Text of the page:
Wright State University will host the Annual Midwest DNA Repair Symposium for the first time on Saturday, May 13, from 9 a.m. to 7 p.m. and 9 a.m. to 2:30 p.m. on Sunday, May 14.
The symposium will be held in the Ghandi Auditorium in White Hall. More than 90 graduate students, postdoctoral fellows and faculty scientists from more than 20 universities around the United States are expected to attend.
Speakers at the 19th symposium include internationally known professors in their fields, including Tanya Paull, professor in molecular genetics and microbiology and Howard Hughes Medical Institute investigator at the University of Texas at Austin; and Sergei Mirkin, professor and biology chair at Tufts University.
Paull’s studies include biochemical activities of the MRN (Mrell/Rad50/Nbs1) complex of proteins, which are critical components in the repair of DNA double-strand breaks. Her research is focused on understanding the DNA damage response in eukaryotic cells with functions of the MRN complex.
Mirkin’s research is in the field of DNA structure and function, specifically in the mechanisms responsible for genomic instability of DNA repeats, which are known to cause more than 30 hereditary disorders in humans.
“Every cell in our body suffers more than 50,000 DNA damaging events every day,” said Michael Leffak, professor in Wright State’s Department of Biochemistry and Molecular Biology and vice chair of research. “This amounts to an average of 1,000 breaks, gaps or chemical attacks on every chromosome. If not repaired correctly this damage results in mutations that can cause disease, including developmental abnormalities, metabolic disorders and cancers.”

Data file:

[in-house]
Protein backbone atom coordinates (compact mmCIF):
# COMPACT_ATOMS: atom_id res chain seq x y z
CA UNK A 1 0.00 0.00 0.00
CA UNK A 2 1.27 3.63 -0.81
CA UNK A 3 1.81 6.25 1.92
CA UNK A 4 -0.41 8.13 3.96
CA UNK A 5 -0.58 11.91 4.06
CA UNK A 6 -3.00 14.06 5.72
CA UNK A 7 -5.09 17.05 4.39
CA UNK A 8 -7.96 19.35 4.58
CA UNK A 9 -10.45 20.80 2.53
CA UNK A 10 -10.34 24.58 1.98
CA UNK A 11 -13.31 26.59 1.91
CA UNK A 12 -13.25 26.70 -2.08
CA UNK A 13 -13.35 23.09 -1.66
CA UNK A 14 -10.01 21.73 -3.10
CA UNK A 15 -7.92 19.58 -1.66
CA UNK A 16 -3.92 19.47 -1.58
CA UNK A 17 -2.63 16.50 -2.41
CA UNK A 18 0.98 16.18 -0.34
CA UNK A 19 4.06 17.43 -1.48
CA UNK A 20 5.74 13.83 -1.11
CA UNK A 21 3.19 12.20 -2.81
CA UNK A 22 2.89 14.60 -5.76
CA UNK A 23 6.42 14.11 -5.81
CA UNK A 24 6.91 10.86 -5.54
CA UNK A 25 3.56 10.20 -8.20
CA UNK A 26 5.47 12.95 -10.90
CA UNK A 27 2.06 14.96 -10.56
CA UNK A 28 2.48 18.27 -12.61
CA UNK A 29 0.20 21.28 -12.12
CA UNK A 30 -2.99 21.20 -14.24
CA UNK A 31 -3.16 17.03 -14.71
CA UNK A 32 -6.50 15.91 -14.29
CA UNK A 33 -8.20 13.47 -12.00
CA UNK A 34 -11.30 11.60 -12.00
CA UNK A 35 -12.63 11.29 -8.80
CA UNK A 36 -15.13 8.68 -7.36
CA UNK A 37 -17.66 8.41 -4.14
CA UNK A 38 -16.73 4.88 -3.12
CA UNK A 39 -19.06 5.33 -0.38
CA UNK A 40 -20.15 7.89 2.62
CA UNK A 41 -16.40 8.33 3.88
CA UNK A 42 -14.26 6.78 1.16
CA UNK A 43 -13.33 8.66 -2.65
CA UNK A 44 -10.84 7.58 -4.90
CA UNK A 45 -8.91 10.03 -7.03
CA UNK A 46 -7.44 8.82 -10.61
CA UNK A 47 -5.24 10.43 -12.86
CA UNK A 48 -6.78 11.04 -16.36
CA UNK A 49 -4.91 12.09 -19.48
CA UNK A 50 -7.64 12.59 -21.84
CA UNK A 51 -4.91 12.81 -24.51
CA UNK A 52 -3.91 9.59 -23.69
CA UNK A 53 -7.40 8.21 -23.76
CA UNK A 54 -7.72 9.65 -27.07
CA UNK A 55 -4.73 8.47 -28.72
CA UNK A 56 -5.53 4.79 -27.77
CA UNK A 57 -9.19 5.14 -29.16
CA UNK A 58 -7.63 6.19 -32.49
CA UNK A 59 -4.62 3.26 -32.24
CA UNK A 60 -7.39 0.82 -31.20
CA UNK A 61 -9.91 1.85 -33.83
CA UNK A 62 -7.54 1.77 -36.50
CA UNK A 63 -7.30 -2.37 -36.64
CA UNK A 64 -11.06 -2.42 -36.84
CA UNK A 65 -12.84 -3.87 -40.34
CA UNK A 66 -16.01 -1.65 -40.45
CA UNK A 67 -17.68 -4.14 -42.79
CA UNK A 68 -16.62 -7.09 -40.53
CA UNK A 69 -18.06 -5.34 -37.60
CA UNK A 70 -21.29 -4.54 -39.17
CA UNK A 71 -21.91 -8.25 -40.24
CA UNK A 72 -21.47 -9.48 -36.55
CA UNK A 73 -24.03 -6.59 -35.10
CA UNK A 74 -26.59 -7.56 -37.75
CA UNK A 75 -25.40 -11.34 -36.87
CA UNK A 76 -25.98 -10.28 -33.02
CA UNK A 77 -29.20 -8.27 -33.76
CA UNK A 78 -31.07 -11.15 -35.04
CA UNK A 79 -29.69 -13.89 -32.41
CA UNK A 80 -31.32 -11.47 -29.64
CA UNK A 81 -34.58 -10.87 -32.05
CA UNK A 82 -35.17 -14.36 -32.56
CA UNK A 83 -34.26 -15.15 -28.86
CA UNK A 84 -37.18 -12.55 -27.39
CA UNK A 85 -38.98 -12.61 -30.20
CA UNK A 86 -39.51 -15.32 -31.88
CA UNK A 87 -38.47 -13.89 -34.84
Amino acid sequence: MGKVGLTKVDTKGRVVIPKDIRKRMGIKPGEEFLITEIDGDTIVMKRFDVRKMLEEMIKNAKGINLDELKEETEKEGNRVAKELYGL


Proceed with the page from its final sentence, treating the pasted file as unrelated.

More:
The symposium includes oral and poster presentations about approaches to understanding DNA damage and repair, the roles of inheritance and environment in DNA damage, cellular mechanisms for the repair of DNA damage and molecular approaches to cancer chemotherapy, said Leffak.
Leffak said Wright State is honored to host the symposium as a defining event during the university’s 50th anniversary celebration.
“At a time when the credibility of science is under scrutiny, it is important that we encourage the pursuit of experimentation, objectivity and critical thinking with this meeting,” he said.
Registration for the conference is $100 per person.
For more information and to register visit wright.edu/event/midwest-dna-repair-symposium.
The symposium received support from Margaret Dunn, dean of the Boonshoft School of Medicine; Douglas Leaman, dean of the College of Science and Mathematics; Robert Fyffe, dean of the Graduate School and vice president for research; and Madhavi Kadakia, chair of the Department of Biochemistry and Molecular Biology. The event is also supported by NERx Biosciences, Thermo-Fisher Scientific and New England Biolabs.